Common symptoms of Ketamine withdrawal and how to deal with them
Ketamine withdrawal is a very real and potentially dangerous concern for those struggling with addiction to the drug. Common symptoms of Ketamine withdrawal can include mood swings, impaired cognition, insomnia, hallucinations, and even depression.
While withdrawing from the drug can be daunting, there are steps one can take to cope with the symptoms.
Tips for coping with Ketamine crash
Ketamine crash is a period of fatigue and dysphoria that some people experience when they stop using the substance after its regular use. Depending on the user’s individual metabolism, this crash can last anywhere from 24 to 72 hours post-use and may include fatigue, depression, and difficulty concentrating.
To minimize the lasting effects of a ketamine crash, it is important to have a game plan in place before taking that first dose. Here are a few tips to help you cope with a Ketamine crash:
- Develop healthy coping strategies while getting off ketamine so that you don’t fall into temptation or relapse back into old habits when times get tough. This could include distraction techniques such as… going for a walk when cravings hit or engaging in physical activities like yoga or jogging as a way of managing stress.
- Talk to friends or family members about how you’re feeling as it can be helpful in managing distress and connecting to social support networks.
- Sleep helps to replenish chemical imbalances caused by the drug and can help stave off many of the unpleasant symptoms associated with a crash.
- Additionally, hydration is important as dehydration can worsen certain side effects such as headaches and nausea.
- Seek professional help from a doctor or therapist who specializes in drug addiction recovery, as they will be able to provide support and guidance throughout your recovery journey and ensure that you are taking all the necessary steps for a safe transition away from using ketamine.
Common causes of Ketamine rebound
Ketamine rebound is a phenomenon defined as an increase in the intensity and/or frequency of psychiatric symptoms after abruptly stopping or lowering ketamine doses. Common causes for this phenomenon include:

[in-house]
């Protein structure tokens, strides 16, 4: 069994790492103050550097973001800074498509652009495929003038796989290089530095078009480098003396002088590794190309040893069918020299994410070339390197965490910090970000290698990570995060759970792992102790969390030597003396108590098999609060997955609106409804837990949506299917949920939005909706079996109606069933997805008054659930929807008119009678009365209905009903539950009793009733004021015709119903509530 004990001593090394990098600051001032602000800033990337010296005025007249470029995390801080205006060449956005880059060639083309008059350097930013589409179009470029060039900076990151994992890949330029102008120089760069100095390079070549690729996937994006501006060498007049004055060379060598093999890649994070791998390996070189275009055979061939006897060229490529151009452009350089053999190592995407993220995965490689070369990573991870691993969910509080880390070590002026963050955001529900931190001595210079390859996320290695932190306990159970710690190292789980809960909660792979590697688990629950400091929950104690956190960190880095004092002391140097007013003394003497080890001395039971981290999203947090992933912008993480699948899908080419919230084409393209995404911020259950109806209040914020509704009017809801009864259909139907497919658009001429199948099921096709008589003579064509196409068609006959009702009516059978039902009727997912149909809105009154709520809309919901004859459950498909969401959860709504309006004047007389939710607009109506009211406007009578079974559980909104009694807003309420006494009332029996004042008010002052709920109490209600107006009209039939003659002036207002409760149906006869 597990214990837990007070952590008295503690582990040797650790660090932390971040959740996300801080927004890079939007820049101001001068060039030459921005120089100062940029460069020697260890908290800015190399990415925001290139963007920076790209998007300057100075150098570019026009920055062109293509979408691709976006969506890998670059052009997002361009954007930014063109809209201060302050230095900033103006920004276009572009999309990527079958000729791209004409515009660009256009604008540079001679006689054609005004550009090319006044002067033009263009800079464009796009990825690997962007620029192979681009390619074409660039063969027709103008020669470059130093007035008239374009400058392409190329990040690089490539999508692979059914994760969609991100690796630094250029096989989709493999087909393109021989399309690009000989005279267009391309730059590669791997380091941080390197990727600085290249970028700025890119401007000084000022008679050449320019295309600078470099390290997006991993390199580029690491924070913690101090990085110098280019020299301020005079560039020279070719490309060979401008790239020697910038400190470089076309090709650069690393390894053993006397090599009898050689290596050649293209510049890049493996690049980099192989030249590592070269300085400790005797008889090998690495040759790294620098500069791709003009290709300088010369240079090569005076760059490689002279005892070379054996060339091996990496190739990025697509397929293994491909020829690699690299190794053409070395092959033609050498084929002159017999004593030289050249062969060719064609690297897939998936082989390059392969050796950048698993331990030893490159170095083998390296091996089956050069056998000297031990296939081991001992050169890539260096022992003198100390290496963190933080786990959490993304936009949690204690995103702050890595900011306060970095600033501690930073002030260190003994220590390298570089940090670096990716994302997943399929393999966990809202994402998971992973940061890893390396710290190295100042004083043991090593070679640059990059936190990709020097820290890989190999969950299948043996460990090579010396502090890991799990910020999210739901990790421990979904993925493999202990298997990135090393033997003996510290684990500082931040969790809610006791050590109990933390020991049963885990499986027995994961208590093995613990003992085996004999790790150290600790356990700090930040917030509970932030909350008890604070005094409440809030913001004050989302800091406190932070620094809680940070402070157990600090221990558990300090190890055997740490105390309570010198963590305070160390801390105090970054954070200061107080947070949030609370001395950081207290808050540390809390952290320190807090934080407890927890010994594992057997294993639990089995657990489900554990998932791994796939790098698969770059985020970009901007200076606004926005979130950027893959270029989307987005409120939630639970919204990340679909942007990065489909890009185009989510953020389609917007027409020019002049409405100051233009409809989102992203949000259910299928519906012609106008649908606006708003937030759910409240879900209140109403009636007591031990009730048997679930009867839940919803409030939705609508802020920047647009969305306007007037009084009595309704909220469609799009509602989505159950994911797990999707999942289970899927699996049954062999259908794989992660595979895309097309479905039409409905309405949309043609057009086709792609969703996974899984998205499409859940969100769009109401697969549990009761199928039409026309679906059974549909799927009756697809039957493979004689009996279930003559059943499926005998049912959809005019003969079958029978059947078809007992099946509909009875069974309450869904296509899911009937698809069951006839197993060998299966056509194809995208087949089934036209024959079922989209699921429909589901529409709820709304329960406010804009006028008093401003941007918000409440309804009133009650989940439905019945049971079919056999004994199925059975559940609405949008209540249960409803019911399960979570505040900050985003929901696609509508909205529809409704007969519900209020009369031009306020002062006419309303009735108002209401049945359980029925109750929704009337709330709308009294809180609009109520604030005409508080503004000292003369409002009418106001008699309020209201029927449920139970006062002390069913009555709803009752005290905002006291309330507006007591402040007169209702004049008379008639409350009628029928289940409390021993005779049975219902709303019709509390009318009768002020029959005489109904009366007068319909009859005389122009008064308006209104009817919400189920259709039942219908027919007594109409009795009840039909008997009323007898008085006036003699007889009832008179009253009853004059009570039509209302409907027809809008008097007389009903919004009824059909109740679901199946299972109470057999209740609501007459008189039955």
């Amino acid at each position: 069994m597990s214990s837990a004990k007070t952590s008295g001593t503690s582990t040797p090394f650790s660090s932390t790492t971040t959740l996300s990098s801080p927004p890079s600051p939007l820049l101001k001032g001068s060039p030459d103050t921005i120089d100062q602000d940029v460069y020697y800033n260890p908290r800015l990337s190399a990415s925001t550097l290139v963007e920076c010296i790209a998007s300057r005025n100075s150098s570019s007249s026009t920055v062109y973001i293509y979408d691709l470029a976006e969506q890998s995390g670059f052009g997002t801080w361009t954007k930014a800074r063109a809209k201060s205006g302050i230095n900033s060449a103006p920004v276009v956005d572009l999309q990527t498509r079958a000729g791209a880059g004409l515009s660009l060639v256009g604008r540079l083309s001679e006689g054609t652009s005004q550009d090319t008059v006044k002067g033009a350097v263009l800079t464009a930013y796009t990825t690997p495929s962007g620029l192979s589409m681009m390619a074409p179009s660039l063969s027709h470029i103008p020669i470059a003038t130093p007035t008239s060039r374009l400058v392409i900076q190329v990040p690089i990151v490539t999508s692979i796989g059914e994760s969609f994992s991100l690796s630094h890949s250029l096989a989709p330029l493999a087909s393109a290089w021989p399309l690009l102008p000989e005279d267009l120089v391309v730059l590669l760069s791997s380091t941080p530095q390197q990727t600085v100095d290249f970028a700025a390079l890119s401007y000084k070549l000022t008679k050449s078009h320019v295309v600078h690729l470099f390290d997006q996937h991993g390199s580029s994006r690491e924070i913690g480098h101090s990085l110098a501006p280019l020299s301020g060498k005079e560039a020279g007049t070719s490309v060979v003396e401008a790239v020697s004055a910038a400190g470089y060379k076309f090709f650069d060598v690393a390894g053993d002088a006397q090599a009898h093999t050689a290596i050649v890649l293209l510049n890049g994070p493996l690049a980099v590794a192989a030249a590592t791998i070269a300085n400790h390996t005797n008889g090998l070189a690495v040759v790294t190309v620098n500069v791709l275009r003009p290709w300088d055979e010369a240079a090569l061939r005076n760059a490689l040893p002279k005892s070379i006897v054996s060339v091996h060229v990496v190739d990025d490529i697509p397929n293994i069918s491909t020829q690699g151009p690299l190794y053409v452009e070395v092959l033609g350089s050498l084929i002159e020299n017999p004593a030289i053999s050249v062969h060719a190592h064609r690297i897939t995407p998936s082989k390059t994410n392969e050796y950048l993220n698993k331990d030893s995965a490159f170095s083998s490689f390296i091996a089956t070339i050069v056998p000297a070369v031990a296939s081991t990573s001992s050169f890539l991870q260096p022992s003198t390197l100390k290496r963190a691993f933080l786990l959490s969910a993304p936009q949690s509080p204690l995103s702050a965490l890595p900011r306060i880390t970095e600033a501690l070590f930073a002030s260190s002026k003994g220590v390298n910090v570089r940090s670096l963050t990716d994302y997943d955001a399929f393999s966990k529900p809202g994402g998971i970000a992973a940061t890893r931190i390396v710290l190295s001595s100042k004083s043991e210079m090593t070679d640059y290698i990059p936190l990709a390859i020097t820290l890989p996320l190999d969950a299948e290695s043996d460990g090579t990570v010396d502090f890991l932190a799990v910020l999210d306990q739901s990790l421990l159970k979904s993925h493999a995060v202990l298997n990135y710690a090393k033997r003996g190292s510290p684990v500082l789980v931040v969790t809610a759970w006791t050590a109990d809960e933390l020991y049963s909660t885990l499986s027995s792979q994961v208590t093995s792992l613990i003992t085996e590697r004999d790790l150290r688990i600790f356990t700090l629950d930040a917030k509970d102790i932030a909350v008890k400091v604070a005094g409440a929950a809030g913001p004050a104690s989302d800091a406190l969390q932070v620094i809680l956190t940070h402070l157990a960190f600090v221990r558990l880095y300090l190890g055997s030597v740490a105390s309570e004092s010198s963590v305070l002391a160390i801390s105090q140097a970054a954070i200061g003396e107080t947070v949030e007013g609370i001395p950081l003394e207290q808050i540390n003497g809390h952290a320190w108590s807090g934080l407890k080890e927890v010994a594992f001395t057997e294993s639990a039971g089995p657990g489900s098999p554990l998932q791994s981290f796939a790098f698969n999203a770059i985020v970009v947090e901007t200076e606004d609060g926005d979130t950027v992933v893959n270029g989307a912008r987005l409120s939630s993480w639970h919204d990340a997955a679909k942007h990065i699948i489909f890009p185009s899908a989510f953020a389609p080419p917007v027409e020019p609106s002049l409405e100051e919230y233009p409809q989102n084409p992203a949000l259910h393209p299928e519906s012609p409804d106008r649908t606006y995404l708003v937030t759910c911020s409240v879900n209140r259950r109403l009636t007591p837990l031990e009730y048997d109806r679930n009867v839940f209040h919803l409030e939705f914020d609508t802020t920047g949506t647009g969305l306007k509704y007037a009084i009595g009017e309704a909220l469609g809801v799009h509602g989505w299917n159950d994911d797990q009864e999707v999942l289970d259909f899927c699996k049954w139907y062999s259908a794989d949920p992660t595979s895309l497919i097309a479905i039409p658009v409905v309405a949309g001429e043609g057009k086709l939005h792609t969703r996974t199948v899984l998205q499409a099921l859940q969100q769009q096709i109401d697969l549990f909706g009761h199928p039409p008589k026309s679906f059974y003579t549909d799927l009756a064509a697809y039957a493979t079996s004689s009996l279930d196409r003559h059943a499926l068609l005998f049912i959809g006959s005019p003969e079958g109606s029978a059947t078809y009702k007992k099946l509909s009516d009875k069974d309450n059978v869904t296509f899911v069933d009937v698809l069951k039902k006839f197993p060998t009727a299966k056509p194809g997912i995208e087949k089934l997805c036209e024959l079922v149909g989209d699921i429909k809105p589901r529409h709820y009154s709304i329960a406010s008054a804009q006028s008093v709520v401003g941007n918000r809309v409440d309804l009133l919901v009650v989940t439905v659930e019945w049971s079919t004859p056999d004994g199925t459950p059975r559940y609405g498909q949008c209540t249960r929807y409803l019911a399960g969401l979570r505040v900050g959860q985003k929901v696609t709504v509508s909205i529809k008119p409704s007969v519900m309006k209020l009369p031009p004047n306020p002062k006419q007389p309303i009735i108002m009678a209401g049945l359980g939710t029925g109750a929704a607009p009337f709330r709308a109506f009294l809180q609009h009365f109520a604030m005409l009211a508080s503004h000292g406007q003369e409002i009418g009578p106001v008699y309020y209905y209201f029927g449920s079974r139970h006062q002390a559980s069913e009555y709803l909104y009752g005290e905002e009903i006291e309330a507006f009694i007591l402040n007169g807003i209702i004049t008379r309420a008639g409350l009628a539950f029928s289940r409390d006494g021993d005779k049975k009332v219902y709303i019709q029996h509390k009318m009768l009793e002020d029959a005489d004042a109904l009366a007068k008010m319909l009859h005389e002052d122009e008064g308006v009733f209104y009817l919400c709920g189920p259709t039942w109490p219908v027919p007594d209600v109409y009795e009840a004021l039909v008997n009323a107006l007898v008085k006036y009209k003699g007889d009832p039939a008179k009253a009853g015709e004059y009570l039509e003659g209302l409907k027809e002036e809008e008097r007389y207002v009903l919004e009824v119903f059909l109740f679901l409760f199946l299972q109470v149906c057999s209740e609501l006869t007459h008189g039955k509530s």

- A lack of appropriate and available support systems
- Inadequate drug tapering techniques
- Preexisting psychological conditions such as depression or substance use disorder
- People who are prescribed too high of doses for too long are the most likely to experience ketamine rebound
- Using stimulants such as Adderall or MDMA to cope with the Ketamine withdrawal symptoms
- Lack of access to professional support services
It is important to keep all these factors in mind before choosing a course of treatment with ketamine, as it can be difficult to overcome this setback without professional help.
Professional treatment for getting off Ketamine:
Seeking help and treatment from a certified specialist is the most effective option for anyone looking to get off ketamine. The process can involve anything from long-term therapy sessions, to undergoing medical detox in a specialized clinic. Specific treatments depend on the individual’s needs, but they will all serve to help them build better habits and ultimately recover.
A licensed therapist or healthcare provider can offer guidance by helping the person examine their behaviors, thoughts, and feelings surrounding ketamine use so that they can grow more self-aware and learn techniques for coping with cravings in a healthy way.
In some cases, medications may be prescribed in order to curb withdrawal symptoms and reduce any risk of relapse. With professional support and care, it is possible to successfully overcome an addiction to ketamine and take back control of one’s life.
Final thoughts on getting off Ketamine:
Getting off Ketamine can seem daunting, but it doesn’t have to be done alone! With proper knowledge about ketamine’s risks, professional help from doctors or therapists specializing in addiction recovery, building healthy coping strategies like engaging in physical activities, and finding supportive people, it is possible to safely transition from Ketamine use without any serious health complications.